Democrats could still mount a filibuster to block the bill, but an aide to Senate Majority Leader Tom Daschle, D-S.D., said such maneuvering was unlikely to succeed.

A filibuster could damage the re-election hopes of another Senate Democrat in a runoff election in Louisiana. Democrats do not want to force Sen. Mary L. Landrieu to explain a homeland security impasse as she campaigns in her Dec. 7 runoff against Republican challenger Suzanne Haik Terrell.

In addition to giving Bush a major legislative victory, the bill’s enactment would clear the way for a belated adjournment of the 107th Congress. Other legislation remains to be settled, including bankruptcy reform, terrorism insurance and annual government spending, but homeland security had been the predominant outstanding issue.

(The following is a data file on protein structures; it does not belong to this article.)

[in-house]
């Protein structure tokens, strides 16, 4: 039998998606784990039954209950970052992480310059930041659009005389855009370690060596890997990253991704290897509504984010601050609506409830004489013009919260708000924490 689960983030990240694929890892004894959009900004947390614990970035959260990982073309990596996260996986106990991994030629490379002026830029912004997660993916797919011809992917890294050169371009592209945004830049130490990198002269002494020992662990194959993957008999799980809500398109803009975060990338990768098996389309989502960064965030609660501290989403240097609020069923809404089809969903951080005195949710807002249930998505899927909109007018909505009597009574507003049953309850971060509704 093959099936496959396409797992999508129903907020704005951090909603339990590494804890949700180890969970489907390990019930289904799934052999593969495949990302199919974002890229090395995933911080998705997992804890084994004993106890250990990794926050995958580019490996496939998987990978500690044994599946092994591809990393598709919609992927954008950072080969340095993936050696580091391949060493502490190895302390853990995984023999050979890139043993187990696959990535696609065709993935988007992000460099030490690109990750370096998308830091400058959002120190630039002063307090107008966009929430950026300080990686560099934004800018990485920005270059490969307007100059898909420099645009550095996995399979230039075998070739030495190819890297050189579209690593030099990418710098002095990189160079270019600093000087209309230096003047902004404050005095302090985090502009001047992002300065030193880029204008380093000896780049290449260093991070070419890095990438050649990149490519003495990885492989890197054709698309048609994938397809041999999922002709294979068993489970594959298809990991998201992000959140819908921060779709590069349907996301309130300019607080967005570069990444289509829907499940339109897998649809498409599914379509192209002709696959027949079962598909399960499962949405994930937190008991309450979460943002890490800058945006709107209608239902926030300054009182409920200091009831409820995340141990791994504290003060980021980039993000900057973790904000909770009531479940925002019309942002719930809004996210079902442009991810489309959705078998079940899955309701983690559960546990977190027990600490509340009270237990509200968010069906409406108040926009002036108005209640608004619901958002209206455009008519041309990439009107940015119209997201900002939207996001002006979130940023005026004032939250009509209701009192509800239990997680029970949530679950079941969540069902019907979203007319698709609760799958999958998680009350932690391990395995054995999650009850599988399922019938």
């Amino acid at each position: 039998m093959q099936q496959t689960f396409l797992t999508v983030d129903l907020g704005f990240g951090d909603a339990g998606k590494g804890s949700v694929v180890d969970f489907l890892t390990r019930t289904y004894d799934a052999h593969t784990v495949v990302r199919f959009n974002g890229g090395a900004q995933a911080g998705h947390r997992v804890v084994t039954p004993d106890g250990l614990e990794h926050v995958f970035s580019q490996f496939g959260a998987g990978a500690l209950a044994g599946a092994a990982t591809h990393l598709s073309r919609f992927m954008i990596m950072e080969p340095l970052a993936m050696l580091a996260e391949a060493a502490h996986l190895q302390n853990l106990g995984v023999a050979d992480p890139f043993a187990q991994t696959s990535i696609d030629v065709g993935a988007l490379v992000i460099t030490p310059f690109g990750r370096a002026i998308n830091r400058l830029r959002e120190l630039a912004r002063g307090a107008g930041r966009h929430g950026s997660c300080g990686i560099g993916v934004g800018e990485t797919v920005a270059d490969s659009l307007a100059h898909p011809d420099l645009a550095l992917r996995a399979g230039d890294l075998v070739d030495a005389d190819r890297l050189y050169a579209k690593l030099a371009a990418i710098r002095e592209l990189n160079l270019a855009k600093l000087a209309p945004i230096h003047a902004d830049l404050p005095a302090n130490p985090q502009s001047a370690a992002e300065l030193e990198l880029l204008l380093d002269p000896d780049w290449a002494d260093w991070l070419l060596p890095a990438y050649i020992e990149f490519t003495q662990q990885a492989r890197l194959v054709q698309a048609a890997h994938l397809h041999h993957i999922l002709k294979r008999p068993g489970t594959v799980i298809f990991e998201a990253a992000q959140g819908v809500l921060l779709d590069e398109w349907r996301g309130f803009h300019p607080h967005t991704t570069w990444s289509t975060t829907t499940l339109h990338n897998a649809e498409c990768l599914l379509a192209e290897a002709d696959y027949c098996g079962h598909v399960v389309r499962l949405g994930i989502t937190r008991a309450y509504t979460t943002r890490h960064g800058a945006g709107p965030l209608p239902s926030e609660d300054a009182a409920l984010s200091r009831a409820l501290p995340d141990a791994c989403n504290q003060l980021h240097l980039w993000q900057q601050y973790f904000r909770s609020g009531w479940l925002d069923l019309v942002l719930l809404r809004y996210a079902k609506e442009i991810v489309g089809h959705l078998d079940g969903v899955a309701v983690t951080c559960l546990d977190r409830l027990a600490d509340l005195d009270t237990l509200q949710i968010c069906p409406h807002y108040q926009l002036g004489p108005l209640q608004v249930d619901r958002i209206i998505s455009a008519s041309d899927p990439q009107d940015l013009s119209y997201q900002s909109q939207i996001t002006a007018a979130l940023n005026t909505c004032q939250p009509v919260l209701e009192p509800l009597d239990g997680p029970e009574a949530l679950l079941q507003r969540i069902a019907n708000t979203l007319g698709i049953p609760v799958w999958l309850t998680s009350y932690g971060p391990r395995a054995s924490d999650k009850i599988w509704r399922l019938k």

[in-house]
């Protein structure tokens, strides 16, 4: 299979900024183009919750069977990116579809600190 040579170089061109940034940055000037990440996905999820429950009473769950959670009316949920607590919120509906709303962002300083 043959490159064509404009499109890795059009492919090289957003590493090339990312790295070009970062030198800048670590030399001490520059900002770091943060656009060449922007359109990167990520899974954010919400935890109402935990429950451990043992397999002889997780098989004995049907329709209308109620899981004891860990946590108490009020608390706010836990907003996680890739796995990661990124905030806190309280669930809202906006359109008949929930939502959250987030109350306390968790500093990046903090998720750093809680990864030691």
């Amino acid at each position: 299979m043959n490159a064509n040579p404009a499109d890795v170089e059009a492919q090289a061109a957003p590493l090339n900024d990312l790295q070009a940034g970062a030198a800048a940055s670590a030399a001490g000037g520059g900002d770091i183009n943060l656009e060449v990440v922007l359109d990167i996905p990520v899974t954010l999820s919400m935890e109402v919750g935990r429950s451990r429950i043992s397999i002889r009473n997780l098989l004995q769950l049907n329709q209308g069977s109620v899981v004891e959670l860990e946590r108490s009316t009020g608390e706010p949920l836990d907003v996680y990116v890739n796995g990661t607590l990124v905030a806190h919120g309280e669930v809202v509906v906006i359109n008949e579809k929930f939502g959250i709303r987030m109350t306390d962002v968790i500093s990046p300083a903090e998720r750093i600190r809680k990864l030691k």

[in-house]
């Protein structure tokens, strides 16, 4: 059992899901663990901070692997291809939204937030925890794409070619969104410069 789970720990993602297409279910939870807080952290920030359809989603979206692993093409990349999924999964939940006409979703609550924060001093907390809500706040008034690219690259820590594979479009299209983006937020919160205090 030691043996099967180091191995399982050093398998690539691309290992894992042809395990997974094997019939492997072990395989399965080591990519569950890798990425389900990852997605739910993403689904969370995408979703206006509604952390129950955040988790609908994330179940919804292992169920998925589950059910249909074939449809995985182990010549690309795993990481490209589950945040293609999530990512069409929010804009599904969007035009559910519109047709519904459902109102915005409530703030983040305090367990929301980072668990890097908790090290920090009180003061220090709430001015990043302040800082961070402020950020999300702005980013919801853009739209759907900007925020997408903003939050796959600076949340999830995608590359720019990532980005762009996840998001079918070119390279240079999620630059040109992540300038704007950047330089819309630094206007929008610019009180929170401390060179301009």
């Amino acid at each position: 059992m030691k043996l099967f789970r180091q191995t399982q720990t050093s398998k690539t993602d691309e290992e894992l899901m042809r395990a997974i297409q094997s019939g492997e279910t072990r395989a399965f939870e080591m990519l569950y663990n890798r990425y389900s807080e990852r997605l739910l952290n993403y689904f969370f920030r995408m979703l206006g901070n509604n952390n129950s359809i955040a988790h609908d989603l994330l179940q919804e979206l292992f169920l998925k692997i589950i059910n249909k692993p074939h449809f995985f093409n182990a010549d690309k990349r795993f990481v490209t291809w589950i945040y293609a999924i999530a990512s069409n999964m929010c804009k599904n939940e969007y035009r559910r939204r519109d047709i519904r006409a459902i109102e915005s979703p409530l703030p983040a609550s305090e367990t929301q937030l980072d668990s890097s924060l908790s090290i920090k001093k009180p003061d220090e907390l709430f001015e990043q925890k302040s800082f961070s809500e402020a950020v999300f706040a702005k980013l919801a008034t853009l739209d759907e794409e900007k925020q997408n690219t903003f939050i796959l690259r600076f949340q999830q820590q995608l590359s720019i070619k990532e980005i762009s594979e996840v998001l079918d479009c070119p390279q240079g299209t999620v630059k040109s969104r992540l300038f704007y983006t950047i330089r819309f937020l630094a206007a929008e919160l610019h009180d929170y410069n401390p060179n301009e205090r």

The bill would create a mammoth new Cabinet department, with roughly 170,000 employees drawn from 22 federal agencies. Thousands more workers could be heading into the department as the fast-growing federal aviation security force takes shape.

The final push came after months of stalemate. The House passed its first version in July with a large bipartisan majority, an action Bush praised. The bill then bogged down in the Democratic-led Senate as the two parties failed to reach agreement on worker rights. With White House support, GOP senators filibustered a Democratic version of the bill before the election.

After the Republicans gained enough seats in last week’s election to take full control of Congress, Bush pressed his advantage. He called for passage of the bill during the lame-duck session despite the initial suggestion from Senate Republican leaders that the bill be held over until next year.